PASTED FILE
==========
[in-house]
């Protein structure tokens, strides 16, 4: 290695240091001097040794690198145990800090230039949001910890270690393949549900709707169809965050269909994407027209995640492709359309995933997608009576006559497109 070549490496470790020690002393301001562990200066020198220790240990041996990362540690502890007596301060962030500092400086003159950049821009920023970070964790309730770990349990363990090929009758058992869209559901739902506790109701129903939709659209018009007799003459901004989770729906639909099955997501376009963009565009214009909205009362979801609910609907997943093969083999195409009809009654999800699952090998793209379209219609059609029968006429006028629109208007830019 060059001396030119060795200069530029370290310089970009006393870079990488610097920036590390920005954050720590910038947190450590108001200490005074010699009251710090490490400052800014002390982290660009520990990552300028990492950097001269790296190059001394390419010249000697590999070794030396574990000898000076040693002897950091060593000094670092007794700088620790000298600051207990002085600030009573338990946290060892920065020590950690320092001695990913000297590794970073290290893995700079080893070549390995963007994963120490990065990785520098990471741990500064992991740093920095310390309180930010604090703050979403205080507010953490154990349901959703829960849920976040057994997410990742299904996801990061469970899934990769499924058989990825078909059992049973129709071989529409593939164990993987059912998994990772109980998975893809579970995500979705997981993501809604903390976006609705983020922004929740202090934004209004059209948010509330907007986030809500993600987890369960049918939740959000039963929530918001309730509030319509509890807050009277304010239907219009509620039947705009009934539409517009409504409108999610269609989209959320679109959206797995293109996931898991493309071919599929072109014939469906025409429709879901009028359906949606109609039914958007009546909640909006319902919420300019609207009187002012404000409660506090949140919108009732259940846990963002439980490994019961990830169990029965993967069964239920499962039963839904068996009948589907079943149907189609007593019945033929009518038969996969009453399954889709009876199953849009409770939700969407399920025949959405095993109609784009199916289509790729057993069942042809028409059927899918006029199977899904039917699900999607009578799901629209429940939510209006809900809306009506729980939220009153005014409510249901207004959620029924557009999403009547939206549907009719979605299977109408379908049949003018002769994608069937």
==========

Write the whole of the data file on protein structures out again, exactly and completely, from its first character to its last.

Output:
[in-house]
């Protein structure tokens, strides 16, 4: 290695240091001097040794690198145990800090230039949001910890270690393949549900709707169809965050269909994407027209995640492709359309995933997608009576006559497109 070549490496470790020690002393301001562990200066020198220790240990041996990362540690502890007596301060962030500092400086003159950049821009920023970070964790309730770990349990363990090929009758058992869209559901739902506790109701129903939709659209018009007799003459901004989770729906639909099955997501376009963009565009214009909205009362979801609910609907997943093969083999195409009809009654999800699952090998793209379209219609059609029968006429006028629109208007830019 060059001396030119060795200069530029370290310089970009006393870079990488610097920036590390920005954050720590910038947190450590108001200490005074010699009251710090490490400052800014002390982290660009520990990552300028990492950097001269790296190059001394390419010249000697590999070794030396574990000898000076040693002897950091060593000094670092007794700088620790000298600051207990002085600030009573338990946290060892920065020590950690320092001695990913000297590794970073290290893995700079080893070549390995963007994963120490990065990785520098990471741990500064992991740093920095310390309180930010604090703050979403205080507010953490154990349901959703829960849920976040057994997410990742299904996801990061469970899934990769499924058989990825078909059992049973129709071989529409593939164990993987059912998994990772109980998975893809579970995500979705997981993501809604903390976006609705983020922004929740202090934004209004059209948010509330907007986030809500993600987890369960049918939740959000039963929530918001309730509030319509509890807050009277304010239907219009509620039947705009009934539409517009409504409108999610269609989209959320679109959206797995293109996931898991493309071919599929072109014939469906025409429709879901009028359906949606109609039914958007009546909640909006319902919420300019609207009187002012404000409660506090949140919108009732259940846990963002439980490994019961990830169990029965993967069964239920499962039963839904068996009948589907079943149907189609007593019945033929009518038969996969009453399954889709009876199953849009409770939700969407399920025949959405095993109609784009199916289509790729057993069942042809028409059927899918006029199977899904039917699900999607009578799901629209429940939510209006809900809306009506729980939220009153005014409510249901207004959620029924557009999403009547939206549907009719979605299977109408379908049949003018002769994608069937």